Cincinnati Bengals fans hadn’t stopped wringing their hands over the two-year extension for head coach Marvin Lewis when the organization announced less than 24 hours later it also was retaining offensive coordinator Bill Lazor despite the team finishing last in yards and 26th in points.
But one of the key elements to Lewis’ return also was a deciding factor in bringing back Lazor – a strong finish.
Beginning with a 30-16 victory against Cleveland in which the Bengals rolled up 361 yards, Lazor’s offense showed considerable improvement over the final six games of the season.
In those six games, the Bengals topped 350 yards four times after doing so only once in the first 10, and they did it in the process of losing both starting tackles in addition to being without starting running back Joe Mixon for two contests after he suffering a concussion that caused him to miss the final three quarters of another game.
Equally as important as the way Lazor’s offense finished was how it began, in an emergency scramble mode when the team fired offensive coordinator Ken Zampese and promoted Lazor after the Bengals failed to score a touchdown in their first two games.
The Bengals ended that drought on their first drive with Lazor in control, going 79 yards in 10 plays to take an early 7-0 lead at Green Bay in Week 3.
“I’m grateful for Coach Lewis and (team owner and president) Mike Brown for the opportunity to do this, really, in the way that this job should be done,” Lazor said. “When Coach Lewis and Mr. Brown came to me and asked if I would take over the offensive coordinator duties two weeks into the season, I think I knew what most of the challenges were. Every place has its obstacles, and I think I knew what they were.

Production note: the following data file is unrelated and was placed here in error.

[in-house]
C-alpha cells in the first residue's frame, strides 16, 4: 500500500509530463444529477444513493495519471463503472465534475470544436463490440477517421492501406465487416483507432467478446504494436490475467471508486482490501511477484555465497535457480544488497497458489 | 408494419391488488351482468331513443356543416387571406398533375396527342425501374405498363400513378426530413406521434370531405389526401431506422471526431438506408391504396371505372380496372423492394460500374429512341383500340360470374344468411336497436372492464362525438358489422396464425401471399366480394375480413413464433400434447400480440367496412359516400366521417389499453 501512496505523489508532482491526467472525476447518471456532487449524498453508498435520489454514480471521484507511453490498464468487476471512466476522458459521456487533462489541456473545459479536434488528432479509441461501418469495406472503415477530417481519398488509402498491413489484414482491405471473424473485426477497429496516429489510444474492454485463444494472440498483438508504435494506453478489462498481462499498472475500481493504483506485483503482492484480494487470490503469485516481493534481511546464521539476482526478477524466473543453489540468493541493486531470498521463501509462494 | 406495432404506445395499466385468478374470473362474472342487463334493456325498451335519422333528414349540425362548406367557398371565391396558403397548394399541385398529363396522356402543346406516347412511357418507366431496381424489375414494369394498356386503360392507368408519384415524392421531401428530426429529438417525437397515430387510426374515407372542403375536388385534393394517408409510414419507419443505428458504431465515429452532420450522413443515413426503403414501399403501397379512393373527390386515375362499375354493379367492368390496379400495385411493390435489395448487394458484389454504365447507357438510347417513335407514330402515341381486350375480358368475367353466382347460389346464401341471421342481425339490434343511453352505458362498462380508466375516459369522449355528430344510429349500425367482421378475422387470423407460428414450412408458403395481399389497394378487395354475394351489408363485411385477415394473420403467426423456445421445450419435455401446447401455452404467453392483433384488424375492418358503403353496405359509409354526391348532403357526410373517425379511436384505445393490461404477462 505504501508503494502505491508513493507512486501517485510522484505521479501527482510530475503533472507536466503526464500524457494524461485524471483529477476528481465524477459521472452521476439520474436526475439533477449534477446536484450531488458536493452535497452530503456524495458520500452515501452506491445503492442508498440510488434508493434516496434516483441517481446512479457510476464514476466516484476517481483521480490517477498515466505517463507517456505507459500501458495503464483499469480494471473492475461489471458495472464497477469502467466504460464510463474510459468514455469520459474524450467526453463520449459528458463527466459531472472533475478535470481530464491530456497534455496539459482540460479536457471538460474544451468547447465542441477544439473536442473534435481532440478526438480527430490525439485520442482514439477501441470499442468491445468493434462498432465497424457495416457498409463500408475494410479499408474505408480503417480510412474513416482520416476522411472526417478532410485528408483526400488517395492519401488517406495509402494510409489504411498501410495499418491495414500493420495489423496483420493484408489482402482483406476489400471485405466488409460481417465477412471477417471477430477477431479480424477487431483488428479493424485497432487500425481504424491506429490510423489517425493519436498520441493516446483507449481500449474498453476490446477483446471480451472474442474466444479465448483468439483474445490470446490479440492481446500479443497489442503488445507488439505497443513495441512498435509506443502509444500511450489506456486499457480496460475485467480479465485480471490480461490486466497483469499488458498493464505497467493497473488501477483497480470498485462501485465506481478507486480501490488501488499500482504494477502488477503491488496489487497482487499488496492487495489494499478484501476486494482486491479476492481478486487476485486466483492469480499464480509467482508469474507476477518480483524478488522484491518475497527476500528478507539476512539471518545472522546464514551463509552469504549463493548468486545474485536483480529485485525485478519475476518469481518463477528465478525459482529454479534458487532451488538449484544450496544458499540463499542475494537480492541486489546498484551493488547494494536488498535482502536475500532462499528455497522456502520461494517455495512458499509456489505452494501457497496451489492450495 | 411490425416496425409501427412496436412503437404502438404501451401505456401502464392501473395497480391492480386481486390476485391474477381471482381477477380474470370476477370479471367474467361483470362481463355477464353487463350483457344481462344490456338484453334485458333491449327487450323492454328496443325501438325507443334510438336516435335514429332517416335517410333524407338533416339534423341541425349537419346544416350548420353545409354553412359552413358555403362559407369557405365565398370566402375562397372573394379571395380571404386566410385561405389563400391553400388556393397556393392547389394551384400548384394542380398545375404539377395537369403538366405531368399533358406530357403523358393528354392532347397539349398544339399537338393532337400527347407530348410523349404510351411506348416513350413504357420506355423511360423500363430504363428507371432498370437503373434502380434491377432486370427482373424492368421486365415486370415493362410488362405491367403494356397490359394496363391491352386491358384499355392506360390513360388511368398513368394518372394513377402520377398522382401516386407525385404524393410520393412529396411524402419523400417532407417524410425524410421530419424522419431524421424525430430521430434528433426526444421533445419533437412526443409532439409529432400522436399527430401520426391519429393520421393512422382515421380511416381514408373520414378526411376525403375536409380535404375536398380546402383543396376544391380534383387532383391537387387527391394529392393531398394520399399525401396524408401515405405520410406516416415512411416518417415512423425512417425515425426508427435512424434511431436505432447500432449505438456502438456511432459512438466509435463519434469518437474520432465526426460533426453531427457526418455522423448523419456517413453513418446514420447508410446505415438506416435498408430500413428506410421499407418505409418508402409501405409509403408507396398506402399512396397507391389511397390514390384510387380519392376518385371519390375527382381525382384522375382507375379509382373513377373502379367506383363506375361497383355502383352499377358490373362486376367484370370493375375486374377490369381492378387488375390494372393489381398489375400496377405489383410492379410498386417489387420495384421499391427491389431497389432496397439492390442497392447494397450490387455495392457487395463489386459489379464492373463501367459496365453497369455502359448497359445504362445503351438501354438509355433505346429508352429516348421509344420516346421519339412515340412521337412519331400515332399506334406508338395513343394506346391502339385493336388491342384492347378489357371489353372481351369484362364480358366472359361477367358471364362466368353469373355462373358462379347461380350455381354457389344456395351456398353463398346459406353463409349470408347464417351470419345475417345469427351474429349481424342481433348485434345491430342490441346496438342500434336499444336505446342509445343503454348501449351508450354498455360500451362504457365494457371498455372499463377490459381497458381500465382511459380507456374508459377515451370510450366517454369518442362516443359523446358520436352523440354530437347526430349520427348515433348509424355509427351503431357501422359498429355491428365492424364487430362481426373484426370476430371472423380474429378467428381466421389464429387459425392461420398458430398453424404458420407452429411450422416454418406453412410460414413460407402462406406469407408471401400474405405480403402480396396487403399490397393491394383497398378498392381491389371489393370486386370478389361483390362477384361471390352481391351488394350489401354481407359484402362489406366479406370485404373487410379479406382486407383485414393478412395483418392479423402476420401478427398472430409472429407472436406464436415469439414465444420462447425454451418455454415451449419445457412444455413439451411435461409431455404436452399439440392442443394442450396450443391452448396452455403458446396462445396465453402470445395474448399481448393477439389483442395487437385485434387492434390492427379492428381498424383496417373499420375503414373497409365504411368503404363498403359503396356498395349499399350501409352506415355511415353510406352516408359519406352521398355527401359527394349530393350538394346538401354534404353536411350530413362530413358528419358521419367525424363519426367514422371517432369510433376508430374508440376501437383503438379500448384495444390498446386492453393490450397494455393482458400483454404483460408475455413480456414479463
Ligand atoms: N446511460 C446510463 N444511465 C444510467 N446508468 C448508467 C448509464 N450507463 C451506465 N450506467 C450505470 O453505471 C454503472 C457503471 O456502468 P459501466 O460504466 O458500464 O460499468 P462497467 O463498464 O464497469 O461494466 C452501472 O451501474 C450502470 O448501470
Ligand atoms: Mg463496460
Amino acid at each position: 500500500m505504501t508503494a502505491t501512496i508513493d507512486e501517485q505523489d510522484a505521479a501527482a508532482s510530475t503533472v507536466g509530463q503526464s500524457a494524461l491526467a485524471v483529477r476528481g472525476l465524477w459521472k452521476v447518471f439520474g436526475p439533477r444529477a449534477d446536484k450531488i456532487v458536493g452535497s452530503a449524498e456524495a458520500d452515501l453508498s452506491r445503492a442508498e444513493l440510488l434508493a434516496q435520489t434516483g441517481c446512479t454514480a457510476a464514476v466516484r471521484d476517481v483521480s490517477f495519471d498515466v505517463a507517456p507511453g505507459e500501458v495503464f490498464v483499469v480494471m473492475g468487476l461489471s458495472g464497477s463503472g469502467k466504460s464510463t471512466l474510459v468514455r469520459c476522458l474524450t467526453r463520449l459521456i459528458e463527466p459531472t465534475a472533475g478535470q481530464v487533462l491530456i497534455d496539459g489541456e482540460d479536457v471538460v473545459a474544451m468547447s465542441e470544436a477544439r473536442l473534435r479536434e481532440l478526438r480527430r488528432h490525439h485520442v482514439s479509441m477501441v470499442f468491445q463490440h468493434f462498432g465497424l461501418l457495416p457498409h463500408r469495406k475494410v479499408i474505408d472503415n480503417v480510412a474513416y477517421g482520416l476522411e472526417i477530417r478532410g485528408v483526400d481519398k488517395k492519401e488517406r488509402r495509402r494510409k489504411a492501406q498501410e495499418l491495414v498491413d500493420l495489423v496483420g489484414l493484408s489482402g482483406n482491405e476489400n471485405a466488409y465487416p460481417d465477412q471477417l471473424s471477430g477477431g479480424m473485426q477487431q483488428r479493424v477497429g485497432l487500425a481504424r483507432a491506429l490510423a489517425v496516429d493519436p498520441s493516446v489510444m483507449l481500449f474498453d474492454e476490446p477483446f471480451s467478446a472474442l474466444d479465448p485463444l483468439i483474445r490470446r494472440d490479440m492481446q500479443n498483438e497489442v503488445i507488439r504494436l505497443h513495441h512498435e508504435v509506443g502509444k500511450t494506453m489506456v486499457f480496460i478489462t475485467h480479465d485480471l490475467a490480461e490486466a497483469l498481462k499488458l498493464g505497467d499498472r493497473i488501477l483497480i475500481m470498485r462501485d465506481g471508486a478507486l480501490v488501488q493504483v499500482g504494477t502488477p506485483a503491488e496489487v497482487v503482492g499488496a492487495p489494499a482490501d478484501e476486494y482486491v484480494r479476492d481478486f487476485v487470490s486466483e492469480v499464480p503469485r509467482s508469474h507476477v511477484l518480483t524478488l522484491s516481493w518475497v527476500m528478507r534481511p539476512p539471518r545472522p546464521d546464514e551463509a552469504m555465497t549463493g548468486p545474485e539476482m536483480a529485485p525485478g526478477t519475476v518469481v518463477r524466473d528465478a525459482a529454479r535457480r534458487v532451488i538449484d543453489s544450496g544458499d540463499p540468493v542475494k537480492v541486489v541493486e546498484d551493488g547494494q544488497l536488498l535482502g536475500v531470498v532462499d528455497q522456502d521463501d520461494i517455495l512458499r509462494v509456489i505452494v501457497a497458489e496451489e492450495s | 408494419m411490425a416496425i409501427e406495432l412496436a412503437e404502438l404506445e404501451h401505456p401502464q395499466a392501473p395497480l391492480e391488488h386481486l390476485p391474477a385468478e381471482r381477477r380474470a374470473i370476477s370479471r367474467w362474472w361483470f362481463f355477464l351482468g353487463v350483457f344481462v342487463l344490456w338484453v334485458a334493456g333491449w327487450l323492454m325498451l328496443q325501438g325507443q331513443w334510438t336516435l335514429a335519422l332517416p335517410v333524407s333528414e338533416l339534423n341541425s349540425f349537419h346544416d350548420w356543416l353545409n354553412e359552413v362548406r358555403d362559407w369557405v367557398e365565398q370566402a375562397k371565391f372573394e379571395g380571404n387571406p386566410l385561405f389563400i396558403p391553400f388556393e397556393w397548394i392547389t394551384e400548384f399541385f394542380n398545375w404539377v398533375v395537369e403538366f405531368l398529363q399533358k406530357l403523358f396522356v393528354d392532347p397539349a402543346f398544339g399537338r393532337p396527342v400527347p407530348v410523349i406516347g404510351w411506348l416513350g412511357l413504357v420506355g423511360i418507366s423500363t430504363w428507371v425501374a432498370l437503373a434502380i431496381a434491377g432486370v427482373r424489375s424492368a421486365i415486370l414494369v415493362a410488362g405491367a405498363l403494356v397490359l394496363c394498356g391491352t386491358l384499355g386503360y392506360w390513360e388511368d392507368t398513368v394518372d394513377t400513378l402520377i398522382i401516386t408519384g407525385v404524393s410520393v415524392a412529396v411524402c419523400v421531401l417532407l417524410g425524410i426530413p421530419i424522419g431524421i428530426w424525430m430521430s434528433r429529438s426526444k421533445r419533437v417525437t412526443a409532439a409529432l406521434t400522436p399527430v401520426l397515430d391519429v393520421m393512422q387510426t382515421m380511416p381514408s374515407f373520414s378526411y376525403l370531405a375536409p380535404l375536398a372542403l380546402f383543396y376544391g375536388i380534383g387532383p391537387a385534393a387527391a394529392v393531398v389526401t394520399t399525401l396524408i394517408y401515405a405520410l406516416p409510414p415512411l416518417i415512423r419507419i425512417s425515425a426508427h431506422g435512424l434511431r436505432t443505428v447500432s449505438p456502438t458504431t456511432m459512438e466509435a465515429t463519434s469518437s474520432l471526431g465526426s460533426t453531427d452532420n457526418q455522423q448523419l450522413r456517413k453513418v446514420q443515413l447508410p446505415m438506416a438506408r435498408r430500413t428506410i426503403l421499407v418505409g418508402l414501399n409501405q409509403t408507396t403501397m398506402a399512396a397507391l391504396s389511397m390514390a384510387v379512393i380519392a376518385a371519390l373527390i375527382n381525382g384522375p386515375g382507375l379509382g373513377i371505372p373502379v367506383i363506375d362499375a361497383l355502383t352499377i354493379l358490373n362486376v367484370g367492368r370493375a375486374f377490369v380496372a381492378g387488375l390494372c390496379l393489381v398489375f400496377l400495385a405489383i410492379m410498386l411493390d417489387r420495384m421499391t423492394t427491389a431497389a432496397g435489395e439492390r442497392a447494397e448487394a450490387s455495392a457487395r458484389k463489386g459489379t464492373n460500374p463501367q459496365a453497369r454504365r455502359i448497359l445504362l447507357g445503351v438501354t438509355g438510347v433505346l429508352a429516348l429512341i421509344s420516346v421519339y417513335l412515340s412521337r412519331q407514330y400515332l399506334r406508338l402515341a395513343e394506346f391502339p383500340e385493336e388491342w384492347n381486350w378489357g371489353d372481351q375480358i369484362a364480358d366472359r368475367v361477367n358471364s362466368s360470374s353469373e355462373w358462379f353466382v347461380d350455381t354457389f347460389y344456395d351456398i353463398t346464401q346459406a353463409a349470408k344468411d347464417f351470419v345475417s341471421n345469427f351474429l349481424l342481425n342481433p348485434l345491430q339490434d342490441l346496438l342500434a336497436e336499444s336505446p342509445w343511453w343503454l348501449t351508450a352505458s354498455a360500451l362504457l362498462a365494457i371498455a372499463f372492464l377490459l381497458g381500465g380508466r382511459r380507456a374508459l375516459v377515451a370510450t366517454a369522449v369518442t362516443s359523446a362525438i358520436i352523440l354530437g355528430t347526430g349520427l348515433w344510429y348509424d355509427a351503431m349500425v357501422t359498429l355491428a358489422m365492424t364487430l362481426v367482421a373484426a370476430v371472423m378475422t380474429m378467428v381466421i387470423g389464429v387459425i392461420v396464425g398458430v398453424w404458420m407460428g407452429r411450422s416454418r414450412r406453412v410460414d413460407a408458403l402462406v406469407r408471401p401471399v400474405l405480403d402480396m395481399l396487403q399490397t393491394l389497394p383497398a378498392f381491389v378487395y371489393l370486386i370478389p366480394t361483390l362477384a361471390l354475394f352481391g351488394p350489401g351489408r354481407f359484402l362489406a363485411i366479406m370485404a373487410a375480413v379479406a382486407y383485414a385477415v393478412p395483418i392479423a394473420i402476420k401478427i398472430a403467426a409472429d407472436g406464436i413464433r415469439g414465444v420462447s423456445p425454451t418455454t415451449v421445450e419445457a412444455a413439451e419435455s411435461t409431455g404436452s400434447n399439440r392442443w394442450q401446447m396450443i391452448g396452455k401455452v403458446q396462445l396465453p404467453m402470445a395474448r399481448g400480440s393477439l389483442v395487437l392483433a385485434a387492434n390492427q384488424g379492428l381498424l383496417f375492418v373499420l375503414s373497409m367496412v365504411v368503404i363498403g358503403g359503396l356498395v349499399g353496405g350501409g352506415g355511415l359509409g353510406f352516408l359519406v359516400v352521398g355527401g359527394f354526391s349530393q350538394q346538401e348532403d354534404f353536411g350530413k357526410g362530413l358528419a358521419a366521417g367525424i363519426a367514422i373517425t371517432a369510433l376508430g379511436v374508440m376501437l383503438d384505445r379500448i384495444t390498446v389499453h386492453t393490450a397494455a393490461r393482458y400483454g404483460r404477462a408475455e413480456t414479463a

“When I decided to do it,” he continued. “I was determined to serve them — serve the players — not to count the costs for me, or heed the wounds that would come, as you know, or to ask for the reward. Just to serve.”
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Lazor heads into the offseason with a chance to create his own offense, rather than come up with tweaks and twists on the fly.
Some of those adjustments produced noticeable improvement over the final six weeks. Here is a look at the offensive averages for the first 10 games compared to the final six, two of which were against playoff teams Pittsburgh and Minnesota while another two were against playoff hopefuls in Detroit and Baltimore that the Bengals eliminated.
Average yards per game: 265.6, 305.13
Averaged rushing yards: 68.0, 114.3
Average passing yards: 197.6, 191.0
Average points: 16.9, 20.2
Lazor made it clear Wednesday, as he sat beside Lewis for the entire 40 minutes of a press conference, that the offense plan he puts in place for 2018 will be just as much about revolution as evolution.
“If I look at the call sheet of what the plays are called here, I’d probably see things that were brought from three different coordinators,” he said. “There will be some things that probably will be needed to be done differently — totally differently. And there will be some things that you may say today are our strengths that should be built upon. I think there will be some of both.”
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Making changes to a system that Andy Dalton has been running since he came into the league in 2011 could make quarterback uneasy.
And Lazor said that’s a good thing.
“There are times when each of us, in order to grow, need to be pushed and need to be uncomfortable,” he said. “Andy wants to be great, so he’ll accept that challenge if we make him uncomfortable at times.
“I think we are in a position where we can go forward and start from the beginning in a way that we think takes full advantage of the talent that we have,” Lazor added. “And I think there is talent here — that’s why I was excited when I had the opportunity to come back and help and join the staff, and stay full-time. There are players here that have proven that they can be successful in this league.”